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Getting Ready for Spring a Few Days Earlier

By: Dr. Ricky Rood, 6:43 PM GMT on February 28, 2008

Getting Ready for Spring

This weekend I plan to work in the garden, start getting dirt ready for spring. Here is the map of the hardiness zones from the U.S. National Arboretum. This map is from 1990, and it is a guide on when to plant based on frost dates.

Figure 1: Planting hardiness zones calculated for 1990 from the U.S. National Arboretum From the documentation of this map. Introduction
This map supersedes U.S. Department of Agriculture Miscellaneous Publication 814, "Plant Hardiness Zone Map," which was revised in 1965. This 1990 version shows in detail the lowest temperatures that can be expected each year in the United States, Canada, and Mexico. These temperatures are referred to as "average annual minimum temperatures" and are based on the lowest temperatures recorded for each of the years 1974 to 1986 in the United States and Canada and 1971 to 1984 in Mexico. The map shows 10 different zones, each of which represents an area of winter hardiness for the plants of agriculture and our natural landscape. It also introduces zone 11 to represent areas that have average annual minimum temperatures above 40 F (4.4 C) and that are therefore essentially frost free.

Last year an updated version of this map was published by the Arbor Day Foundation. This new map got a lot of attention because all the zones moved reflective of persistent warmer weather. That is, planting dates previously appropriate for Kentucky are now appropriate for Indiana and Ohio. There are links on this page that show how the fields have changed (Animation link).

There is a lot of evidence that the Earth is warming. And this warming is persistent enough that it is beginning to change biological activity. Spring is coming earlier and Fall is coming later. One of the papers that I use to introduce the subject is by Gian-Reto Walther and many co-authors, entitled, The Ecological Responses to Recent Climate Change. This paper appeared in Nature in March of 2002. Below is a plot of phenology from this paper. Phenology is the occurrence of natural events, and in this case the phenology is associated with the start of spring.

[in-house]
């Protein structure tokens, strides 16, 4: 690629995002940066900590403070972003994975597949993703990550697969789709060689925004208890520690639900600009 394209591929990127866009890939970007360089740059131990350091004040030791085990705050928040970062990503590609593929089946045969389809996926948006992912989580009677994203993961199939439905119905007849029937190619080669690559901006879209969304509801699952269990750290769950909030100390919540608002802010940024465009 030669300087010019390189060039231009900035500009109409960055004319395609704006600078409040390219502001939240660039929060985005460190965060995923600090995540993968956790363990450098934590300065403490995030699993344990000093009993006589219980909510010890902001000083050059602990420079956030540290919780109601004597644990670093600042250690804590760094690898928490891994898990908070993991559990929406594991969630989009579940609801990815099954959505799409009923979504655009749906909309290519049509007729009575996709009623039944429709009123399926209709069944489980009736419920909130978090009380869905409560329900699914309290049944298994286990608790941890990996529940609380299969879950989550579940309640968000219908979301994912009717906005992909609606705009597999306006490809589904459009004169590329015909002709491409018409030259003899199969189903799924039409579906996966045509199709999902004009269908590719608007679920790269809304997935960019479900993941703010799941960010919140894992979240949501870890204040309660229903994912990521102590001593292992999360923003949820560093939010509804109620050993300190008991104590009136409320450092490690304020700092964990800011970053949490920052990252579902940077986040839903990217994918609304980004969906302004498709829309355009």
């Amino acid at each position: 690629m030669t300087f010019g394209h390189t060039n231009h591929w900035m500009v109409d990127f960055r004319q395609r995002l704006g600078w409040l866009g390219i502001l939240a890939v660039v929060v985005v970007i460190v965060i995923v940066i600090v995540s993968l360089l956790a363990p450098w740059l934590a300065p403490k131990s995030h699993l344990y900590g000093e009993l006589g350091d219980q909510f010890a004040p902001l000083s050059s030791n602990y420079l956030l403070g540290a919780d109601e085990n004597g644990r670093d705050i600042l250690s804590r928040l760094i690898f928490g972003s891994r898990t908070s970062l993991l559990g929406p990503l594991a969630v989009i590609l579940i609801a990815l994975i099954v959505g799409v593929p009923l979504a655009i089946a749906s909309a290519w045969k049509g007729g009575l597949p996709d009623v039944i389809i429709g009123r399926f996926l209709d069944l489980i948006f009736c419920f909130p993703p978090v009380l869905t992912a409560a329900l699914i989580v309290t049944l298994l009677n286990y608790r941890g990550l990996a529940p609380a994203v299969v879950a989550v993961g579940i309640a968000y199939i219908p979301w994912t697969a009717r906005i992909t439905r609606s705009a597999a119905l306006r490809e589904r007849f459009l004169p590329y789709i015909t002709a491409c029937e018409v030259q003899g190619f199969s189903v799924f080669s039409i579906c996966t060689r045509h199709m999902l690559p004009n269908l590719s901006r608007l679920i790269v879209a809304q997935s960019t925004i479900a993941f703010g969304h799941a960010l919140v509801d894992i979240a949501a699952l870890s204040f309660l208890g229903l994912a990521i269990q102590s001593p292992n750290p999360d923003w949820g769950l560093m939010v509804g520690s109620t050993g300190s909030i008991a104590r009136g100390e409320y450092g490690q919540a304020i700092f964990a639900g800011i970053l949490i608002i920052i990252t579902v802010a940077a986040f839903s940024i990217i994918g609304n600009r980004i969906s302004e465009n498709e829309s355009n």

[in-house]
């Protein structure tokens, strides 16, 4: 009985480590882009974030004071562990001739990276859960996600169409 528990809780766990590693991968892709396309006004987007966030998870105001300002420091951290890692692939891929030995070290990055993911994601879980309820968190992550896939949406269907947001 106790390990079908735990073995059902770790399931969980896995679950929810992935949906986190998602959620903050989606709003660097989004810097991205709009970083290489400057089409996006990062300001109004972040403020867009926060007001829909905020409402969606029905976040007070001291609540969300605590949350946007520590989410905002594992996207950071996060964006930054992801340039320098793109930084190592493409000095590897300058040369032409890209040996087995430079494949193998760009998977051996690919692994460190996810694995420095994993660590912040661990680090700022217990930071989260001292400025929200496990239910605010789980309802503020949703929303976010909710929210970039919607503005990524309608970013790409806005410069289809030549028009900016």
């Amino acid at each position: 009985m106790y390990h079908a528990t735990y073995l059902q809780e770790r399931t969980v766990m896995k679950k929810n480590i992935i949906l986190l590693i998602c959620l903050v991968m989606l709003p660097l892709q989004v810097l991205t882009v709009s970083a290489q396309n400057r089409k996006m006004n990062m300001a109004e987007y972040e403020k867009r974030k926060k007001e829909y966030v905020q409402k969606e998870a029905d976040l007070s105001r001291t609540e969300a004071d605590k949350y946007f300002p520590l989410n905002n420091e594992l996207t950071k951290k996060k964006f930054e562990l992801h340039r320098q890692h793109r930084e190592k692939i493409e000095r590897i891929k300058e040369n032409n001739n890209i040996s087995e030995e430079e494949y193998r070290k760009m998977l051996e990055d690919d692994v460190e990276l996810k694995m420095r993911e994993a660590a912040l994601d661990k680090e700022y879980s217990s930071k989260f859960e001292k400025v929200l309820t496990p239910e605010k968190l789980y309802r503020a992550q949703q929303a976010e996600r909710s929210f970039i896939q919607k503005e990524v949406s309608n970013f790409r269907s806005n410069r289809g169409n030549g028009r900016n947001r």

Figure 2: The start of spring from The Ecological Responses to Recent Climate Change

This figure is from observations taken in Germany. Along the horizontal axis are years, and on the vertical axis on the left is the number of days earlier (-) or later (+) that a certain event has occurred. On the right vertical axis is a measure of temperature and the North Atlantic Oscillation Index. The different lines are Temperature (March, April, May), Temperature (March and April); spring arrival of birds and hatching in flycatchers, and the unfurling of leaves in two types of trees (Betula Pendula (a birch) and Aesculus hippocastanum (horse chestnut)) . The yellow line on the figure is the North Atlantic Oscillation (NAO) index, which is a measure of atmospheric variability. (Here is a link to NAO data.)

Spring is coming earlier. Over this set of observations spring is 2-3 days earlier in 2000 that it was in 1950. One thing to point out in the graph is that since 1985 the curves have moved steadily towards the earlier onset of spring. (Note this is the same time of the observations that were used in the update of the hardiness zones by the Arbor Day Foundation (above)).

Of interest to the weather people amongst us is the link to the North Atlantic Oscillation. (Here is a blog for last year on the NAO.) The NAO is a natural model of variability that impacts the temperature in Europe. These natural modes raise the level of “noise” when trying to determine if there is a long-term temperature trend. To make it more difficult, these natural modes, which have a cyclic character, are not independent of carbon dioxide related global warming. They will likely change.


The views of the author are his/her own and do not necessarily represent the position of The Weather Company or its parent, IBM.